Filmon Process Corp., 404 F.2d, at 1355, Brose, 455 F.2d, at 765; G. LeBlanc Corp., 310

F.2d, at 459. But that may reflect only an analysis of the substantive prohibition. See

United States ex rel. Marcus, 317 U.S., at 542.

Or, it may reflect that the term“penal” describes statutes that impose penalties,

including civil penalties. See, e.g., Filmon Process Corp., 404 F.2d, at 1355 (“35 U.S.C.

§ 292(b), while penal, is not a criminal statute.”); Black’s Law Dictionary (9th ed. 2009)

(defining “penal” as “Of, relating to, or being a penalty or punishment”; Black’s Law

Dictionary (9th ed. 2009) (defining a “penal action” as including “[a] civil proceeding

in which either the state or a common informer sues to recover a penalty from a

defendant who has violated a statute”); see also John Salmond, Jurisprudence 107


(Glanville L. Williams ed., 10th ed. 1947) (describing the historic practice of deterring

harmful conduct with “civil rather than of the criminal law” through “a penal action,

as being brought for the recovery of a penalty” that “might be brought, according to the

wording of the particular statute creating the penal action, either by the

Attorney–General on behalf of the state, or by a common informer on his own

account.”). Moreover, the narrow construction may reflect only a traditional rule of

interpretation that addressed “not only such statutes as in terms impose a fine, or

corporal punishment, or forfeiture as a consequence of violating laws, but also all acts

which impose * * * damages beyond compensation.” William M. Lile et al., Brief

Making and the Use of Law Books 344 (3d ed. 1914).

In any event, even if qui tam actions are not easily classified as “civil” or

“criminal,” they do not fall into any potential core executive power over criminal

prosecutions. It may not always be easy to classify a particular action as being civil or

criminal. See, e.g., Myers v. United States, 264 U.S. 95, 103 (1924) (describing contempt

as “sui generis”). But the fact that a qui tam action for false marking is not easily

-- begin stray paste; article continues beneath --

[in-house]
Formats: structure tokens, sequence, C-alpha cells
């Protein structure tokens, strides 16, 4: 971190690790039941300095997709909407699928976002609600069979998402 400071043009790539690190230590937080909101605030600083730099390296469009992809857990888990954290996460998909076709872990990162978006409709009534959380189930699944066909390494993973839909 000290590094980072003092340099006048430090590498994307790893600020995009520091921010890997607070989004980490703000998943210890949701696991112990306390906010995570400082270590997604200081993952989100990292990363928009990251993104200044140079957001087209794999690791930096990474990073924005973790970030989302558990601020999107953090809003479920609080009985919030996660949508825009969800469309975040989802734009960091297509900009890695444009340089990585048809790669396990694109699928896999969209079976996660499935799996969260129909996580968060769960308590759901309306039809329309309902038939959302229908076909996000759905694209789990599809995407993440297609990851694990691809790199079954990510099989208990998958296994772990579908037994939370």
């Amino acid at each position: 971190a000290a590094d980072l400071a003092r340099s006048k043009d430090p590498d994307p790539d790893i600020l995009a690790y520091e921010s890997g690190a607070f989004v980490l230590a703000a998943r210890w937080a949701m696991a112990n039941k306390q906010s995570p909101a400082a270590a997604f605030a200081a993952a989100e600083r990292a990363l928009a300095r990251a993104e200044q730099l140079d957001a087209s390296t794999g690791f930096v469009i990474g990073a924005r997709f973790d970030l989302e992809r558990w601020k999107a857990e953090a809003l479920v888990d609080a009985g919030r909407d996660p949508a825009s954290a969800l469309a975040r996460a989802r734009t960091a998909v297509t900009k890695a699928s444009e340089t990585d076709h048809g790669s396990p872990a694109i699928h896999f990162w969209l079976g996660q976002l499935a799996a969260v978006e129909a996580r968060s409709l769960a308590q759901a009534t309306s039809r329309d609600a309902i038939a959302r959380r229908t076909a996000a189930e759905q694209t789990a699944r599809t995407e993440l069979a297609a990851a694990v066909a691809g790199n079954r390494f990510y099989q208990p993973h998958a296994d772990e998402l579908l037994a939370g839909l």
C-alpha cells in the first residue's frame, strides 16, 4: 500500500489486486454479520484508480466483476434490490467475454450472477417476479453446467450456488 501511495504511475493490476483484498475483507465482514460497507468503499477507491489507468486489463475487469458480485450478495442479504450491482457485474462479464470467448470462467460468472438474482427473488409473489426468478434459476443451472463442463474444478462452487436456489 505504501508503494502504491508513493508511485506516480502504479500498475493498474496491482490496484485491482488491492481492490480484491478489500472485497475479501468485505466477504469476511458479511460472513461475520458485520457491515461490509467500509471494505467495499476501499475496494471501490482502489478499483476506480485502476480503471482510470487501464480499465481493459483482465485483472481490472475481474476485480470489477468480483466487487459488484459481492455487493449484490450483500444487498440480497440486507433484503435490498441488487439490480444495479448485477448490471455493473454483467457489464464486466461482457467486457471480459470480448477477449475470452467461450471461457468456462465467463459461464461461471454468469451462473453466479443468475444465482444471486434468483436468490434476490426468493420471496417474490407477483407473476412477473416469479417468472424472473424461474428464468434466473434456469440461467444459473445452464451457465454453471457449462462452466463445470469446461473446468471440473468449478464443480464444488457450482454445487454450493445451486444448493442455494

classified as a criminal prosecution demonstrates that no special separation of powers

concerns attach. Cf. United States v. Halper, 490 U.S. 435, 451, n.11 (1989), overruled

by Hudson v. United States, 522 U.S. 93 (1997) (holding open whether a penalty in a

False Claims Act qui tam suit triggers double jeopardy concerns). This is especially so


given the history of qui tam actions. Cf. Young, 481 U.S. at 799-800 (contempt need not

“be considered an execution of the criminal law in which only the Executive Branch

may engage”).

This conclusion also follows from the practical reality that a qui tam suit is in so

many ways distinct from any ordinary criminal prosecution. A plaintiff has a private

interest in the case. He is not engaging in law enforcement for its own sake. And he

does not “have available [the] terrible array of coercive methods” that are available in

criminal prosecutions, “such as ‘police investigation and interrogation, warrants,

informers and agents whose activities are immunized, authorized wiretapping, civil

investigatory demands, [and] enhanced subpoena power.’” Young, 481 U.S., at 811.

At bottom, civil qui tam actions pose no greater risk of oppressive law enforcement than

do the vast array of privately prosecuted civil enforcement actions routinely initiated

by self-interested plaintiffs to vindicate their own rights. Cf. Newman-Green Inc. v.

Alfonzo-Larrain, 490 U.S. 826, 837 (1989) (“because law is an instrument of governance

rather than a hymn to intellectual beauty, some consideration must be given to

practicalities”) (internal quotation marks omitted).